Snap Inc. Q1 Report: Now at 166M Users, Facebook Hurting Growth
Snap Inc., the parent company of Snapchat - has just released its first earnings report as a public company. And the results are as bad as many had expected.
First off on users – Snapchat now has 166 million daily active users, adding just eight million in the last three months.
That’s a significant slow down in the app’s growth rate – for comparison, Twitter, which has long been under pressure due to their slowing growth (and has been around for a lot longer than Snapchat), added nine million users in the last quarter. Instagram – now Snapchat’s biggest rival – added 100 million new users in the past four months (Instagram Stories alone added 50m daily active users in the last three months).
While Snapchat has tried to temper the concerns by attaching an engagement metric to their chart (3b daily Snaps), growth is a key concern for the market. And it responded accordingly.
As expected, Snapchat also saw limited growth outside the US, which is where Facebook's been working to curb and restrict the app’s growth (by introducing Snapchat-like options in areas Snapchat itself has little to no presence).
In their core market – North America – Snapchat added only added three million new users, and another three million in Europe.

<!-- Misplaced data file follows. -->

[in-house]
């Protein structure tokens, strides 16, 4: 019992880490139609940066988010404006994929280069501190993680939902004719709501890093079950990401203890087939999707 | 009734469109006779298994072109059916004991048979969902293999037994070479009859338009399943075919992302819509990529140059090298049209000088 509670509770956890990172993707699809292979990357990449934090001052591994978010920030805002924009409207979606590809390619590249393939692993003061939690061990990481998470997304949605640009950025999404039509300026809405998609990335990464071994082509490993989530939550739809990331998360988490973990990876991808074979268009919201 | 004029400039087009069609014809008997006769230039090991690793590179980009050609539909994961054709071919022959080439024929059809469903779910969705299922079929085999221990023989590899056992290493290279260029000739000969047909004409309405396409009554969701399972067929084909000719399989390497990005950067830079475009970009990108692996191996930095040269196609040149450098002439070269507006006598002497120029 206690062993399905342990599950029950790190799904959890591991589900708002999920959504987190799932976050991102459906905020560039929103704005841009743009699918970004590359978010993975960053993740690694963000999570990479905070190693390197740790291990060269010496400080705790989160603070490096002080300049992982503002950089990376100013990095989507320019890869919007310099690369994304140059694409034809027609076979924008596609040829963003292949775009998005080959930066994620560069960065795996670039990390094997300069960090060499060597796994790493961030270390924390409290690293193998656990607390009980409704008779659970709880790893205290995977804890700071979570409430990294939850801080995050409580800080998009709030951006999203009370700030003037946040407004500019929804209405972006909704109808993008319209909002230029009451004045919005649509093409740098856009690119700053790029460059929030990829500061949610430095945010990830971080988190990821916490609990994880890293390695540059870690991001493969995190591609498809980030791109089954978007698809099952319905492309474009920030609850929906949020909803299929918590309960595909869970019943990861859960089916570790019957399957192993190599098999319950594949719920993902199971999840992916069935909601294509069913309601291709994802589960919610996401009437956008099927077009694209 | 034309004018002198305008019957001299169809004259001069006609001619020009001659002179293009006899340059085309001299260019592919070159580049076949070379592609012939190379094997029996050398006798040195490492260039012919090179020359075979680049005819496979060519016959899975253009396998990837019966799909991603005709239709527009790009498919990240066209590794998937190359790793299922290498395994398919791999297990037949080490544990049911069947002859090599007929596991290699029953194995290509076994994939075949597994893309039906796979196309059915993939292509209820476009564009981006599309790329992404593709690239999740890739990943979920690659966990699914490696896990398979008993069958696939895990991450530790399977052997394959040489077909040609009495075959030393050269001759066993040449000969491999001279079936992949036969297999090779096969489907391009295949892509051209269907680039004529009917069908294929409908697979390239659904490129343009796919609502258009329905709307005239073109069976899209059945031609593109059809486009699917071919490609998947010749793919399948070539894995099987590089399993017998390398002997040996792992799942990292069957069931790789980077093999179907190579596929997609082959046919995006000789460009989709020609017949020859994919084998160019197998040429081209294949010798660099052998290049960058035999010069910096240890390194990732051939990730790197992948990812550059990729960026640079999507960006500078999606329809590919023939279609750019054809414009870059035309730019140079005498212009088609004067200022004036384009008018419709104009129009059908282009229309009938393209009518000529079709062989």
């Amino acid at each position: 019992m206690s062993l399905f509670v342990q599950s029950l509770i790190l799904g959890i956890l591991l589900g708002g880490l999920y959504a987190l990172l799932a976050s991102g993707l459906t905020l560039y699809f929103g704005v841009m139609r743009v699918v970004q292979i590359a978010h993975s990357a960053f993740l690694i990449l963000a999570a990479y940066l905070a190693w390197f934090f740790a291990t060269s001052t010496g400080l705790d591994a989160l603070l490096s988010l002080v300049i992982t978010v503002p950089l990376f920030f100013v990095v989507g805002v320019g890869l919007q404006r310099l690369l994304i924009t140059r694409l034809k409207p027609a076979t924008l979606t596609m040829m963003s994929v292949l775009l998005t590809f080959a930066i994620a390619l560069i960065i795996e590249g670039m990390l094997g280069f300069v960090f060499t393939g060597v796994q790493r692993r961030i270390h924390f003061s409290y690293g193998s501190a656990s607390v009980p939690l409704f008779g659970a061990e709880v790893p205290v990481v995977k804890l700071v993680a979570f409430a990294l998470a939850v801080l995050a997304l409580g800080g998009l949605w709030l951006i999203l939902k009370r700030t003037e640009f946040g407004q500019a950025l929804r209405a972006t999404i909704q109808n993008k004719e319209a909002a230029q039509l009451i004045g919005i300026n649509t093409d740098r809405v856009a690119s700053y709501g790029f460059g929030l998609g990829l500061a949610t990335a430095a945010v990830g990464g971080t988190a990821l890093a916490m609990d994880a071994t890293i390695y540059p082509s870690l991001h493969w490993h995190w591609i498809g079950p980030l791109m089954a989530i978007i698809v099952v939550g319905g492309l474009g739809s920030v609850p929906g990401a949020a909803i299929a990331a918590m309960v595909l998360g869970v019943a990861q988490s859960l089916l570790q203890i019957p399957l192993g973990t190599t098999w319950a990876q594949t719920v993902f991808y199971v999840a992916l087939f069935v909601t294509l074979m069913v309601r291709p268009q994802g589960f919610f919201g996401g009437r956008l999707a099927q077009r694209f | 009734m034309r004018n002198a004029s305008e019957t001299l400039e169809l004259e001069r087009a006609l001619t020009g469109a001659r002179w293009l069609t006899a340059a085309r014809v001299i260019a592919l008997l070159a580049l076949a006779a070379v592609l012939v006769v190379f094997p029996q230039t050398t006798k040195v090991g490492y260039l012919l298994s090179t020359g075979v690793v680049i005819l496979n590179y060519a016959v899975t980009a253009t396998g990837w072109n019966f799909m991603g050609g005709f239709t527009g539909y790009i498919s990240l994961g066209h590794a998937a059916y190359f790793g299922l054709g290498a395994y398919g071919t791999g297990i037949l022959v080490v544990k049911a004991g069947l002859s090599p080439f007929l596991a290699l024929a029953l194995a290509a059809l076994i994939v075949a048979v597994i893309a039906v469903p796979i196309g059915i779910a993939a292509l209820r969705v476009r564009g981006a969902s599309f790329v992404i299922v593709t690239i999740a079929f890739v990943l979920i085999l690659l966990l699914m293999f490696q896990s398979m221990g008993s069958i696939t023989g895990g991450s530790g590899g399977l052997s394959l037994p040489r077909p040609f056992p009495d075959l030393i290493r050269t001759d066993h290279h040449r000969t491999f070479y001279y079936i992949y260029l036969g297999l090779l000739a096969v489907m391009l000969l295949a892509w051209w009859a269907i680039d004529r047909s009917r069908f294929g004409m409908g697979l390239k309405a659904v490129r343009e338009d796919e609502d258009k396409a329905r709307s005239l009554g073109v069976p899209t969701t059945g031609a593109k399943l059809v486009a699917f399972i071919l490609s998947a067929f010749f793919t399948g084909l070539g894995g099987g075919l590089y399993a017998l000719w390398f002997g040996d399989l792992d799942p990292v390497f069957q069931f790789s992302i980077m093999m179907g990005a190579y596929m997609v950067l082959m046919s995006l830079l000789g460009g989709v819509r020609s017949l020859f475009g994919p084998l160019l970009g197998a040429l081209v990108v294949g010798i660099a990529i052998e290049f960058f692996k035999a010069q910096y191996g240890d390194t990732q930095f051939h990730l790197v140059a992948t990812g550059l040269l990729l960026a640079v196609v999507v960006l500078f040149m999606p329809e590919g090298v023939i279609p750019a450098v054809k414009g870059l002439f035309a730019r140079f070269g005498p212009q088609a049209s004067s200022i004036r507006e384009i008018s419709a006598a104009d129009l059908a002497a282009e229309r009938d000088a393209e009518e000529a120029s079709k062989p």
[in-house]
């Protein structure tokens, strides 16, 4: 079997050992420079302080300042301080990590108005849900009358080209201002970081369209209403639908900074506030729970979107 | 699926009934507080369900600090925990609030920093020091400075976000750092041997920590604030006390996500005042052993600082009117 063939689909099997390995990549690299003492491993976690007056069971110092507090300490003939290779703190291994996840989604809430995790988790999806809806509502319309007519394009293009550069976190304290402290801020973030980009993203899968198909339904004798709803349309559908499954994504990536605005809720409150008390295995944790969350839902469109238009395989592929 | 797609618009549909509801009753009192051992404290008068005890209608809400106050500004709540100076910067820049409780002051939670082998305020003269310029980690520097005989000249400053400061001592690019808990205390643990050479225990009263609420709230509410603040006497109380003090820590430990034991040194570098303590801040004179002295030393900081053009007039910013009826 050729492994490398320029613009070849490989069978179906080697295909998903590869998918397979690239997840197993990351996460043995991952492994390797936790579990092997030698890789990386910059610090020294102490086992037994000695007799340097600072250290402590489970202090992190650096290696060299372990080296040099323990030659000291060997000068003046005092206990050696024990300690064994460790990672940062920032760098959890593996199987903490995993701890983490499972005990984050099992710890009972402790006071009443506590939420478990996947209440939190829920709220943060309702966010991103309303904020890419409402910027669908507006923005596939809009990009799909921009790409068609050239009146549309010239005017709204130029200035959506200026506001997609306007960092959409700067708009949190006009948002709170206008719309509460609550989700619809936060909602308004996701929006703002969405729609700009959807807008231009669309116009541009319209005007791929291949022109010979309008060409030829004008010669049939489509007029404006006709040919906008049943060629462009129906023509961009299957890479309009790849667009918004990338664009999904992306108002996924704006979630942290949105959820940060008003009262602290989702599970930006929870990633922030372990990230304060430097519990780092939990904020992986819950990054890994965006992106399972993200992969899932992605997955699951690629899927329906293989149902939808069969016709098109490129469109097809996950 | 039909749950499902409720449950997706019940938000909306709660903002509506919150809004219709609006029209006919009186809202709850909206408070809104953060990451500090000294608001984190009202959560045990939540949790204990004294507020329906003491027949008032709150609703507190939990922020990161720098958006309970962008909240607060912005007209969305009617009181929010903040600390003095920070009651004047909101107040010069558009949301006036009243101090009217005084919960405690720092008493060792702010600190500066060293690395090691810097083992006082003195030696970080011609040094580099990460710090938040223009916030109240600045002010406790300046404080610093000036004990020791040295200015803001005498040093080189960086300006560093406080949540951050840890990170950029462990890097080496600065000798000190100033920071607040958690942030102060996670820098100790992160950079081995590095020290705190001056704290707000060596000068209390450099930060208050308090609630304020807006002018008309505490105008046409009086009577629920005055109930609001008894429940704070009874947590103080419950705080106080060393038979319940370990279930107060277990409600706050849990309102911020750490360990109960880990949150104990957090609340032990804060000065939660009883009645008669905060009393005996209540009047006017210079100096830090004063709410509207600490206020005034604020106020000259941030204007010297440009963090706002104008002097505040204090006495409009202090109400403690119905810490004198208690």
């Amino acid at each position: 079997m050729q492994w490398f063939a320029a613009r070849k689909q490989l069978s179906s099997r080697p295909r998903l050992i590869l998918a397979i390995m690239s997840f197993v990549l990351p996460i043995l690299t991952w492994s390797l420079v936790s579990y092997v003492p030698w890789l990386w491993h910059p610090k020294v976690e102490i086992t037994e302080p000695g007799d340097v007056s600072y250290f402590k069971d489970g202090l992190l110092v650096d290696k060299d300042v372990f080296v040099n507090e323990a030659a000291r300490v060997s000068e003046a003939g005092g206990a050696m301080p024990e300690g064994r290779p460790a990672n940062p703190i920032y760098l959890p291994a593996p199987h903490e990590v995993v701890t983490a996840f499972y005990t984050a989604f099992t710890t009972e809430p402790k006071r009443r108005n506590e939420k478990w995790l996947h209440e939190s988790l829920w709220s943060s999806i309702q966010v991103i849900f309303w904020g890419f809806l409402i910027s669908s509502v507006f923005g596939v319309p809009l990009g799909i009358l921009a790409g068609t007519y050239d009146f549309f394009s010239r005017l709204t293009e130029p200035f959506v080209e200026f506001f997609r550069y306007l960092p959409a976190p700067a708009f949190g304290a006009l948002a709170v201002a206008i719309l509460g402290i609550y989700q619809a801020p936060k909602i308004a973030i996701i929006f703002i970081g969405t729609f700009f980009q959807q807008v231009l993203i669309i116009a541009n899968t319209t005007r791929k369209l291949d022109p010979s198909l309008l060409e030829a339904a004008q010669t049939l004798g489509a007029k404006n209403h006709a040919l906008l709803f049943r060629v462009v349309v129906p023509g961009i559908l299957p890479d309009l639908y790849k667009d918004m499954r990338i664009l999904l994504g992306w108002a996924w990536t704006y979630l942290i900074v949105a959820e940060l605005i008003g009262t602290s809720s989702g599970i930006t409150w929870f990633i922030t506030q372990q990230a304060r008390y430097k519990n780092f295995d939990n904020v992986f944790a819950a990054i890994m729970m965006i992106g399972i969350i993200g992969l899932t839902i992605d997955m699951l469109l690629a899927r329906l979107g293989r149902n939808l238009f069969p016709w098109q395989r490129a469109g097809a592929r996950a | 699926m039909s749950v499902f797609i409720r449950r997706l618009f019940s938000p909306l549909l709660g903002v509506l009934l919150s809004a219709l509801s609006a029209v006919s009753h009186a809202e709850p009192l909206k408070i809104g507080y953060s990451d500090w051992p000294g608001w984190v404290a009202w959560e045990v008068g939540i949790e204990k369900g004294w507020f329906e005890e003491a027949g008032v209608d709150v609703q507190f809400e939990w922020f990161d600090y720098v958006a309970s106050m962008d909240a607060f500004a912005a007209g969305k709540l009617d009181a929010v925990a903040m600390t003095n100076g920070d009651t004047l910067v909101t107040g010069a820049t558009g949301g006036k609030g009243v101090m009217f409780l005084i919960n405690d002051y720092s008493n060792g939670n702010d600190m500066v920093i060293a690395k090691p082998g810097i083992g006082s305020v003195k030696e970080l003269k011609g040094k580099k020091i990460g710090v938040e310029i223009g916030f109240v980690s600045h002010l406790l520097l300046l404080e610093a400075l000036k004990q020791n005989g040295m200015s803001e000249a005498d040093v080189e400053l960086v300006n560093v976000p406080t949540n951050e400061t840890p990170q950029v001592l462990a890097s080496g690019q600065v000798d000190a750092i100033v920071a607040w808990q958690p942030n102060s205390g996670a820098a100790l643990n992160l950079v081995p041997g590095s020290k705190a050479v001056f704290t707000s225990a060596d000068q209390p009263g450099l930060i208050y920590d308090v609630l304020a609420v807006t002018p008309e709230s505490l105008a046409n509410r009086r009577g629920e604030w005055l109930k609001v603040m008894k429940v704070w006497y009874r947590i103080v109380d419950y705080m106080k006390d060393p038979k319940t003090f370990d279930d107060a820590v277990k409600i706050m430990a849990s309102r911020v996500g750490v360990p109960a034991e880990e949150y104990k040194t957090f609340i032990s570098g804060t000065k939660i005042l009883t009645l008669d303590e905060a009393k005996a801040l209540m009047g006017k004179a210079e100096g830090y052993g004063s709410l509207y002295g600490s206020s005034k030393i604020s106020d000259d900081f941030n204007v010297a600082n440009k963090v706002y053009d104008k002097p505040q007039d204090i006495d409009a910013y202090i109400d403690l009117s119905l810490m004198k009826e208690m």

But the most important chart here could be the ‘Rest of the world’ graph, where Snapchat growth is virtually non-existent.
That’s a bad sign for a company supposedly on the rise – and if Facebook can successfully target these regions, they could freeze Snapchat out entirely, limiting future expansion, and making growth the driving storyline of the stock, as it is with Twitter.
Of course, Snap Inc. would prefer to focus on engagement – in their accompanying earnings call, Chief Strategy Officer Imran Khan noted that users are now active in Snapchat for over 30 minutes per day, which is up from the ‘25 to 30 minutes’ stat it listed in its IPO documentation.
So that’s good right? More people are more active in the app more often, which theoretically means Snap has more opportunity to monetize their audience.
But then again, maybe not yet:
Snapchat's advertising push has really only just begun, so this is not definitively bad. But still, it not good either.
What’s more, Snap Inc. has also seen a significant increase in expenditure, with a notable jump in research and development costs.
That actually could be a good thing long-term – maybe they’re putting more into the development of Spectacles 2.0, which still has the potential to be a much more significant element – and one outside the path of Facebook (at least for now). But when you also add in the fact that CEO Evan Spiegel is getting a $750 million bonus for taking the company public, it’s not a good overall look.
Various analysts have expressed as much on Twitter.
From a social media marketing standpoint, a lot of this is not hugely relevant, at least not right now. Investor pressure will, if anything, motivate Snapchat to innovate faster and add more ad products and tools, which could prove beneficial. But then again, it could also accelerate mis-steps and reduce engagement – and if you’re looking to reach the biggest audience, Instagram is already looking like a much better bet.